Ancient magic in … Harry Potter: Potions (1)

The Hogwarts School of Witchcraft and Wizardry is packed with ancient magic. Whether it’s potions, dark arts, or herbology, it’s all there in the ancient magical papyri.

This post from the „Ancient Magic in …“ series is about potions that Professor Snape taught in his class, specifically: love potions!

In „Harry Potter and the Half-Blood Prince,“ Professor Slughorn shows his class the potion Amortentia, the „most powerful love potion in the world“[1]. In the same volume Ron falls victim to a love potion, and only a powerful counter-potion can save him. Instructions for both have survived several times in the ancient magic manuals. In this post, we’ll focus on love potions.

In ancient magic, there are two types of potions:

  1. Potions made exclusively of natural ingredients, which are said to have special potency,
  2. Potions in the production of which higher powers are involved.

Here is an example of the first type:

Love Potion. Take lion wasps (?) hanging in a spider’s web, crush them into a potion and give it to drink. (PGM XIII, 319-320, translation following Preisendanz (1931), 103)


(C) Rijksmuseum van Oudheden, Leiden, Netherlands, Inv. no. AMS 76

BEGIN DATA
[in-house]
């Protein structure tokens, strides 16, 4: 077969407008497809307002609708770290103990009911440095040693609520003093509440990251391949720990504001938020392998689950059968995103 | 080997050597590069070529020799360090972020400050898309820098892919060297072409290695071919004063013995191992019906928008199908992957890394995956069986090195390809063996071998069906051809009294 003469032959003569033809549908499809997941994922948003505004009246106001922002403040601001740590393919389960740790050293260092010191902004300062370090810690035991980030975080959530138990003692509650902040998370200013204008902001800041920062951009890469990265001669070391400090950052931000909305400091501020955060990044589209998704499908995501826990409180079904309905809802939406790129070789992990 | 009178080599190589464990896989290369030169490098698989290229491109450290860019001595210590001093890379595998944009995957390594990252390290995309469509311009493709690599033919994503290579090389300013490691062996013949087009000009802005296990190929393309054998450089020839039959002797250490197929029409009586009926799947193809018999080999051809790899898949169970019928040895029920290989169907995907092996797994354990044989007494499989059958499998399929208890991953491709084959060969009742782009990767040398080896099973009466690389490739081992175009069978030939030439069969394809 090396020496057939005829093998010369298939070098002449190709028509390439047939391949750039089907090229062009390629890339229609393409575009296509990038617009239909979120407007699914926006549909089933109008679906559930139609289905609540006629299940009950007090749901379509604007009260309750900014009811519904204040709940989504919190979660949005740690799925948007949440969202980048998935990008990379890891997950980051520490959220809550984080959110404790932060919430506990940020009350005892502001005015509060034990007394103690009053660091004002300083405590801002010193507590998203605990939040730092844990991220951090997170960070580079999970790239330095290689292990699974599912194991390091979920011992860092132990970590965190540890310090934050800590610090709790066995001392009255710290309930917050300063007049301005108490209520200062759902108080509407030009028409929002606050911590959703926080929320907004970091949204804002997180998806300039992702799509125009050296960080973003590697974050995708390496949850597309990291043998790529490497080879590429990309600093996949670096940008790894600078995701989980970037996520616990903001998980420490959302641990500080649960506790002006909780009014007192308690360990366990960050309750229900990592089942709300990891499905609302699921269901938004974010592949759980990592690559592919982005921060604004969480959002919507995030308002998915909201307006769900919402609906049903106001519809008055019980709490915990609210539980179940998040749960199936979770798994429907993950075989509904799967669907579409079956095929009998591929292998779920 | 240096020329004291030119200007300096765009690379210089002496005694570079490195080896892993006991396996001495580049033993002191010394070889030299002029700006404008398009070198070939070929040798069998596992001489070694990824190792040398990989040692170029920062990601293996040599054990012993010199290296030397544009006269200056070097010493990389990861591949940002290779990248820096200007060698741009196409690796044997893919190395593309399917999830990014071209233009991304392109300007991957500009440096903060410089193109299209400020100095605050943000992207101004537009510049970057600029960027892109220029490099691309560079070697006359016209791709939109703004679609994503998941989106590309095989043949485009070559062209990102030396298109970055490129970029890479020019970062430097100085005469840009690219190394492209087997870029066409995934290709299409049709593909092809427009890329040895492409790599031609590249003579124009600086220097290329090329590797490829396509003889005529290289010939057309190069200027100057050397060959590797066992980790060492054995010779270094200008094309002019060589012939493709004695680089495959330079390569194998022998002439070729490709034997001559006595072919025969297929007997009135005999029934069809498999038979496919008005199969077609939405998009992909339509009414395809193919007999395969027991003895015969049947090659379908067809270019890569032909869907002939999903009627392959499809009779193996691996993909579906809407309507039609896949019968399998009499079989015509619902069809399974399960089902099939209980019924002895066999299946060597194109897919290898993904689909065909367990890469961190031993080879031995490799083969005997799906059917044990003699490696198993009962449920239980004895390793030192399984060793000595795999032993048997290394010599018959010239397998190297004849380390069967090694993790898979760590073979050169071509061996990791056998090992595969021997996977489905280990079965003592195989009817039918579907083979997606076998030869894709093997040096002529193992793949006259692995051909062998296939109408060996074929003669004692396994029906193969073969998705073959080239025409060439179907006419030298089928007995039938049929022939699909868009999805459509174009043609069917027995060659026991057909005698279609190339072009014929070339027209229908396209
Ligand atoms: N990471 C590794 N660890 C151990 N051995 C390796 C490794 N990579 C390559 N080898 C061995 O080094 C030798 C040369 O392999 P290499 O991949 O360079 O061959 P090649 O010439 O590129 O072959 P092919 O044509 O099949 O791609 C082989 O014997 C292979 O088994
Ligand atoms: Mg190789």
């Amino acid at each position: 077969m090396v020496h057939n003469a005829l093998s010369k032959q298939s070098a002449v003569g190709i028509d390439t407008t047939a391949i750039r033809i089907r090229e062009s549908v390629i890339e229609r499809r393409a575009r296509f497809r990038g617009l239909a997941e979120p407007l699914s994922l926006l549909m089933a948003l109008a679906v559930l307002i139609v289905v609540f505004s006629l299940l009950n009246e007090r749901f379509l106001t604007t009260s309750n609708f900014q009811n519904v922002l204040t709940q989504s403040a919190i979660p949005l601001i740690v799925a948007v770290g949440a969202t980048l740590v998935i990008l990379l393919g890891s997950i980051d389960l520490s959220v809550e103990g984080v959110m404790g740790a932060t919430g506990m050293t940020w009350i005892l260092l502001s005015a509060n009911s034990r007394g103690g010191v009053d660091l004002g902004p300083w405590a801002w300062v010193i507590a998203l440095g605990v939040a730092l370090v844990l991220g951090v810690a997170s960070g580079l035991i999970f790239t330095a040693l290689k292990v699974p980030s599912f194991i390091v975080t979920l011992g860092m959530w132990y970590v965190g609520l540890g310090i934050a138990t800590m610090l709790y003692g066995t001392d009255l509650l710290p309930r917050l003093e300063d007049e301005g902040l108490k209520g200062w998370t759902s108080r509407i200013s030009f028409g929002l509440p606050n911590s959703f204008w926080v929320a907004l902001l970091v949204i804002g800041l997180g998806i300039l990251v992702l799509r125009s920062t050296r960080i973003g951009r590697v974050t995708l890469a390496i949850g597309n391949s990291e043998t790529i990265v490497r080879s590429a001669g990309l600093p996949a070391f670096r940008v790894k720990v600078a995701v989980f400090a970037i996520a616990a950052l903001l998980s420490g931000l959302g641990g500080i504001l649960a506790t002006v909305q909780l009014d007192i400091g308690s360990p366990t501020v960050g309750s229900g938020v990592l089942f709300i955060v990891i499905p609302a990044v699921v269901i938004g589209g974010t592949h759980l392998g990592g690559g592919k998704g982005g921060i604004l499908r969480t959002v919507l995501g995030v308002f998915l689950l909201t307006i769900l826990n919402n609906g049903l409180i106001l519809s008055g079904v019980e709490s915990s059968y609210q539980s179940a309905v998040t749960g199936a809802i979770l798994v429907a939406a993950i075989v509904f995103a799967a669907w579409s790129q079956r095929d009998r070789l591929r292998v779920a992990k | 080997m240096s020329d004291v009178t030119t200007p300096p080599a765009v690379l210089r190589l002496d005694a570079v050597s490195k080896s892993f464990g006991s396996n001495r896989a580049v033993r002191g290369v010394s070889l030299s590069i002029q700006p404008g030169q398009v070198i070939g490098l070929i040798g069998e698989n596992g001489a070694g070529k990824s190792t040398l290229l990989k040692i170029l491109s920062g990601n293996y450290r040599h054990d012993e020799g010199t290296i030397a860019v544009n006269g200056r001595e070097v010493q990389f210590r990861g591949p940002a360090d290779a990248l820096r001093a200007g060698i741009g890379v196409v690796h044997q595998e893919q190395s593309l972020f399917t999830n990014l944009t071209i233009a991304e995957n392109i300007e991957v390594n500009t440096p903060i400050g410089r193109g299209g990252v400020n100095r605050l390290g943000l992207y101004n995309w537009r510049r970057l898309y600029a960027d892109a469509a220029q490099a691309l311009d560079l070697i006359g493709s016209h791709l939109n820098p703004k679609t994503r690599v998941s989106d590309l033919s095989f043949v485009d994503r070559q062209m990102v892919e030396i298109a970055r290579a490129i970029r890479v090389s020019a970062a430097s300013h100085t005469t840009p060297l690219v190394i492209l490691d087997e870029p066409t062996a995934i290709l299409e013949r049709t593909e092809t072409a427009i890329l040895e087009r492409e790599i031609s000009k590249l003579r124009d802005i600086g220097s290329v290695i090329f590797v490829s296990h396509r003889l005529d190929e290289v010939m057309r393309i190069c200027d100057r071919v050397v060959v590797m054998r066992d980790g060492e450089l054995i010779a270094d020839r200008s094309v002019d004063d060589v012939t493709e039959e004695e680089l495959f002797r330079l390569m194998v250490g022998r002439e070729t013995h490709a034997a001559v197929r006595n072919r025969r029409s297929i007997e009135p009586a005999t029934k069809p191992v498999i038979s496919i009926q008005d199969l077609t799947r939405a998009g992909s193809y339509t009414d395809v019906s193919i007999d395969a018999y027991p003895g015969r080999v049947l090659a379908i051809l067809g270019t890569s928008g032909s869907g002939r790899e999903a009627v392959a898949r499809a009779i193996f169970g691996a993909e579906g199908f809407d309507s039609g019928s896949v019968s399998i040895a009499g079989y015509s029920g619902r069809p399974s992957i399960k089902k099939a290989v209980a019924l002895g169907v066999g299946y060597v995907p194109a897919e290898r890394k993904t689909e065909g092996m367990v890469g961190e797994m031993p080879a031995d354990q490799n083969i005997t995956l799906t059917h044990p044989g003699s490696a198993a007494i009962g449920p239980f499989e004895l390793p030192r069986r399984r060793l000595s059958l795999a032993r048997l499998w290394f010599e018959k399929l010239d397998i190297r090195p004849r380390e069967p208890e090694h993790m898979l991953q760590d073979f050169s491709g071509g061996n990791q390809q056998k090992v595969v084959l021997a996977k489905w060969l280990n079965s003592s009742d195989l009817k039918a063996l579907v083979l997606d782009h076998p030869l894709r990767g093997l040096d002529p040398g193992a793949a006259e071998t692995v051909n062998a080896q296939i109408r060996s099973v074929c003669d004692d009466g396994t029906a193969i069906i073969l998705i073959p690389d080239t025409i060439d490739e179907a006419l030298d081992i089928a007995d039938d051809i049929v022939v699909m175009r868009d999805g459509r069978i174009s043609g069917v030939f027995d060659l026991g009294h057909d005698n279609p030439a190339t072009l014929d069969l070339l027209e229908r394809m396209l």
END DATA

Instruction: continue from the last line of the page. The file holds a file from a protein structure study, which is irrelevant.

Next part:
Link to the papyrus:

And here is an example of the second type of ancient potions:

Beautiful Potion. Take hieratic papyrus and write on it: (Spell words) Love me, the NN, the NN, daughter of the NN, when she has taken the potion! (PGM VII, 969-972, translation after Preisendanz (1931), 42)

There is no free photograph available of this instruction. The papyrus scroll is partially digitized, a description in English with at least six images is provided on the web site of the British Library :

In Harry Potter, it is said about Amortentia that it is not possible to create true love by means of magic, only a strong desire to the point of obsession. In ancient magic, on the other hand, the idea of being able to effect true love actually existed. This could be achieved through extensive rituals involving various higher powers.

Karl Preisendanz, Papyri Graecae Magicae – The Greek Magic Papyri, Volume 1 (Leipzig, Berlin, 1928).

Karl Preisendanz, Papyri Graecae Magicae – Die griechischen Zauberpapyri, vol. 2 (Leipzig, Berlin, 1931).

[1] Chapter 9 Der Halbblutprinz. In der Hardcoverausgabe von Carlsen aus dem Jahr 2005 auf Seite 188.